“Go to our website and learn what the warning signs are,” Reidenberg said. “Learn about the differences between youth and adult warning signs. Learn how to ask the question. Learn what the risk factors are. The key here is the goal is not to make the general public doctors or experts in suicide; the goal is to give enough people enough information to be able to do something when those professionals aren’t available to them. We don’t want to make everyone a cardiac surgeon, but we do want people to know to exercise or eat right and other things to do to prevent a heart attack. It’s a similar analogy about what we want the general public to know to prevent a tragedy from happening.”

I asked the people at the National Suicide Prevention Lifeline what they think a more beneficial step than sharing their number on social media might be. There are five action steps they share for communicating with people who might be showing signs of suicidal thoughts. Among them are simply asking in a direct, nonjudgmental way if the person is thinking about suicide, and then being sure to listen. Find out if they have a specific plan or time frame for carrying it out. If possible, remove them from proximity to particularly lethal means of suicide, such as guns and medications.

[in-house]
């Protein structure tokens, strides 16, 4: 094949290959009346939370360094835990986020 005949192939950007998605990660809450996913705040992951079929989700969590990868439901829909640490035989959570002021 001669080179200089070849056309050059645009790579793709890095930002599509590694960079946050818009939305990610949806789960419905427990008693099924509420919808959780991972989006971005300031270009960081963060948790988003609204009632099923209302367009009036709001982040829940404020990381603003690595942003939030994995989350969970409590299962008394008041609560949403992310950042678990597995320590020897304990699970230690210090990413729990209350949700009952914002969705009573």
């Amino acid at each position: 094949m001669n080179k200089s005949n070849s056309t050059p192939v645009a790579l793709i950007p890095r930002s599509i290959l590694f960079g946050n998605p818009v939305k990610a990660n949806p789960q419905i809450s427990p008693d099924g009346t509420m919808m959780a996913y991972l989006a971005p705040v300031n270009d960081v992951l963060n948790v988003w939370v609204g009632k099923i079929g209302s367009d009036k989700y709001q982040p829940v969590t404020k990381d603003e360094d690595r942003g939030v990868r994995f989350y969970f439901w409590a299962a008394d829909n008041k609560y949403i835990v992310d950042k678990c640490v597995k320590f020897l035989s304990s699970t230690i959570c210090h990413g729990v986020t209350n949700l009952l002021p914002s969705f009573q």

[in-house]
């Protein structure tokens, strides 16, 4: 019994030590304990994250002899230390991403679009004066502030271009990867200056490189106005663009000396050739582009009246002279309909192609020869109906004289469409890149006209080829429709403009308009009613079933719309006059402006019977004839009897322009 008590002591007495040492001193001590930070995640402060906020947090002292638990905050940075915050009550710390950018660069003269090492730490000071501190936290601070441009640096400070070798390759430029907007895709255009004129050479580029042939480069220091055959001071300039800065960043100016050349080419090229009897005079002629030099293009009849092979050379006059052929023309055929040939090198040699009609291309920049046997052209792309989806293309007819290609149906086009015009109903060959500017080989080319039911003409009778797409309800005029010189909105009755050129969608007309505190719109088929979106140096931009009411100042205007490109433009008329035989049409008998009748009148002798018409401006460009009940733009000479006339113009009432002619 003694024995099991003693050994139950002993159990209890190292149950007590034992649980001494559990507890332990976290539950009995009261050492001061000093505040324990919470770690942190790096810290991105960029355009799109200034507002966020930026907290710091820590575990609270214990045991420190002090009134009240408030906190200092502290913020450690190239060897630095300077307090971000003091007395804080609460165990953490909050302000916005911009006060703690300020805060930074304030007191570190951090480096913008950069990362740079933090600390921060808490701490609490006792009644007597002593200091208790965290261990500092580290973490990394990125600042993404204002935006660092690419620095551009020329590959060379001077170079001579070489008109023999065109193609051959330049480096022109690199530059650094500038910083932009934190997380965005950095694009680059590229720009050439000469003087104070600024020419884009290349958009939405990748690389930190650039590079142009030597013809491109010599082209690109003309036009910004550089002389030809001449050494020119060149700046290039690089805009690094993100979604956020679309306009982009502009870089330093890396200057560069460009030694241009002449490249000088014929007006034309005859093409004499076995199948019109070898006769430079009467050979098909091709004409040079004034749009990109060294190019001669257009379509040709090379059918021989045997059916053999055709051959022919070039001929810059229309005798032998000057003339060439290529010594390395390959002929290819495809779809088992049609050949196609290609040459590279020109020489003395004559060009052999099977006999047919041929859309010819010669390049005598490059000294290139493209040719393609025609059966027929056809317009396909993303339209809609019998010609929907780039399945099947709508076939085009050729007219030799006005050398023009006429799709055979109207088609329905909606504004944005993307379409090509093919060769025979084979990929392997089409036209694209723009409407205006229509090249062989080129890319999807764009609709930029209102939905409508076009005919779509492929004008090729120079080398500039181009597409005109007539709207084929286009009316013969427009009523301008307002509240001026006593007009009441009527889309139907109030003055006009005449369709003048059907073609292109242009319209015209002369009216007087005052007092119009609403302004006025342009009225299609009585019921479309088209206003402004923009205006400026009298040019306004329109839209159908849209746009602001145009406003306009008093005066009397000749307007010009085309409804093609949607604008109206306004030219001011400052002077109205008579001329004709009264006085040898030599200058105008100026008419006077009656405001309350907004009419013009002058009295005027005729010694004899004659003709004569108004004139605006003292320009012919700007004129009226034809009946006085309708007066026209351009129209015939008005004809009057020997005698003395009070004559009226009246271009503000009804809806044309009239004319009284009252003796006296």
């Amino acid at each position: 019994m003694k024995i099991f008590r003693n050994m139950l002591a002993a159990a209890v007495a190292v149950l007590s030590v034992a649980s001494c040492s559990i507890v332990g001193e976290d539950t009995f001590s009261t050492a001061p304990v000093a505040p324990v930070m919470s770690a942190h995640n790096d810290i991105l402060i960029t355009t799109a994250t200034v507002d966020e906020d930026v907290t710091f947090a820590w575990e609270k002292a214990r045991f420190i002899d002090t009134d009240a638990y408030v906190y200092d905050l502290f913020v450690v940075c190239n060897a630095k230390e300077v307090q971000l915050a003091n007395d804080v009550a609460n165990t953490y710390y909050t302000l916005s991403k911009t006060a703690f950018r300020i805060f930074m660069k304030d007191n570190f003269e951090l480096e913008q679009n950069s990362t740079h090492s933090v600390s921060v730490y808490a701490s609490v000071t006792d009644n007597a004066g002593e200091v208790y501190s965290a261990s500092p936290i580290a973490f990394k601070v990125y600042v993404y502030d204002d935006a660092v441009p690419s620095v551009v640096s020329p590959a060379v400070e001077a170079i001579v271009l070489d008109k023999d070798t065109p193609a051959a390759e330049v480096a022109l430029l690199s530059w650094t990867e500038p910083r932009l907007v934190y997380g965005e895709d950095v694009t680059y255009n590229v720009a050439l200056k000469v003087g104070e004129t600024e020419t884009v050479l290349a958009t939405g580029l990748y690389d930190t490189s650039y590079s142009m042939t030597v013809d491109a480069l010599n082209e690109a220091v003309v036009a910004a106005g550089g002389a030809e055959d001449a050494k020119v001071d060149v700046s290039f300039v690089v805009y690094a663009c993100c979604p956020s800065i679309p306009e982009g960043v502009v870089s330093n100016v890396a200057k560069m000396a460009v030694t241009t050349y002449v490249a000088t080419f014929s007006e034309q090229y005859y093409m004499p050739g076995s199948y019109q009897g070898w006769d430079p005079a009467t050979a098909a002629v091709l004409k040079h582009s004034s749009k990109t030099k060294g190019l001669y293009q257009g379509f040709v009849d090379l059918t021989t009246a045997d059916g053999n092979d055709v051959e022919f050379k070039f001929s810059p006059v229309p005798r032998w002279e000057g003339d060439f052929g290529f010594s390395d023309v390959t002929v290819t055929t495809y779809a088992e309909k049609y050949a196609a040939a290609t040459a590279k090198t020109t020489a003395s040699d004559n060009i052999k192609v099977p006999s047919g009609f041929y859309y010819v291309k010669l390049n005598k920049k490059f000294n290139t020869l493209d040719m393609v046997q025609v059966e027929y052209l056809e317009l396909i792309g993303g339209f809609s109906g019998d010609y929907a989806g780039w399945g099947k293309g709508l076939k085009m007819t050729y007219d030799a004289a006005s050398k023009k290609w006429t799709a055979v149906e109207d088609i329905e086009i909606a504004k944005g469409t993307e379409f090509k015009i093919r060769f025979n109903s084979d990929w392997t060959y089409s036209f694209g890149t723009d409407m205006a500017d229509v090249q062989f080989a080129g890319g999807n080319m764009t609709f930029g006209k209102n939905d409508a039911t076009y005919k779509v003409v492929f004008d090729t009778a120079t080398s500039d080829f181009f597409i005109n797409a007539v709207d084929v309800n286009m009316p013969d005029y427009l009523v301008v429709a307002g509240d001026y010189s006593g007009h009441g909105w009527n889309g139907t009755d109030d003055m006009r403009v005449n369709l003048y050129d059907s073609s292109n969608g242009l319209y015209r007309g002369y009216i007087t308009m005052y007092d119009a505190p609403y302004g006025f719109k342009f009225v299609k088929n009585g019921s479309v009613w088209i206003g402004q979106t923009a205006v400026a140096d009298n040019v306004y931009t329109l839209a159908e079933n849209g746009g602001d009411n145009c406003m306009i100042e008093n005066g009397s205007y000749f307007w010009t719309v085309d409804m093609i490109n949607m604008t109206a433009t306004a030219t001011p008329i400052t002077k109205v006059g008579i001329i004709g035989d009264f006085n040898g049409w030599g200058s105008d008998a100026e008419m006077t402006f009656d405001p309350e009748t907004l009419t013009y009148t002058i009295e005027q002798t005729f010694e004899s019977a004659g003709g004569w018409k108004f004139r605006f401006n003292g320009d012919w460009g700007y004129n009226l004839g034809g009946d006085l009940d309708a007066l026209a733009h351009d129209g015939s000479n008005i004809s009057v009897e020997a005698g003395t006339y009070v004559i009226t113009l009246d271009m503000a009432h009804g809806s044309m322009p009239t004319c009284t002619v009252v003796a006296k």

Then be there for them. “Increasing someone’s connectedness to others and limiting their isolation (both in the short and long term) has shown to be a protective factor against suicide,” they write. Help them connect with professionals who are better suited to offer counseling, and set up an actionable plan together for them to consult if they ever experience serious thoughts of suicide, such as making a list of people they can call for help. Also important is following up. Studies have shown checking back in on friends can help prevent suicide.

“If you’re worried about someone in crisis, you need to say something different than just a general message,” Reidenberg said. A general message is still good, but it’s not the whole picture. “The type of general message we should be sharing is that we need people to understand these are real illnesses. We need to not stigmatize or discriminate. We need generic types of messages that are based in support or understanding.”

Everyone’s experience is going to be different, but I was glad I made the call. It wasn’t a magic spell by any means, and it didn’t solve any of the underlying issues that brought me to that point, but it did what it was intended to do and helped forestall any impulsive action.

I spoke the words that had been poisoning me. They were heard with empathy, and then I didn’t have to carry them inside of me alone for the rest of the day. Getting people who are suffering from suicidal ideation to reconsider it in the moment is often an effective means of preventing them from trying it again in the future.

I felt a lot like how Ken Baldwin, a man who survived jumping off the Golden Gate bridge in 1985, explained his experience to The New Yorker. As he jumped, he said, “I instantly realized that everything in my life that I’d thought was unfixable was totally fixable—except for having just jumped.” What’s the Value of Performative Twitter Empathy in the Wake of a Suicide?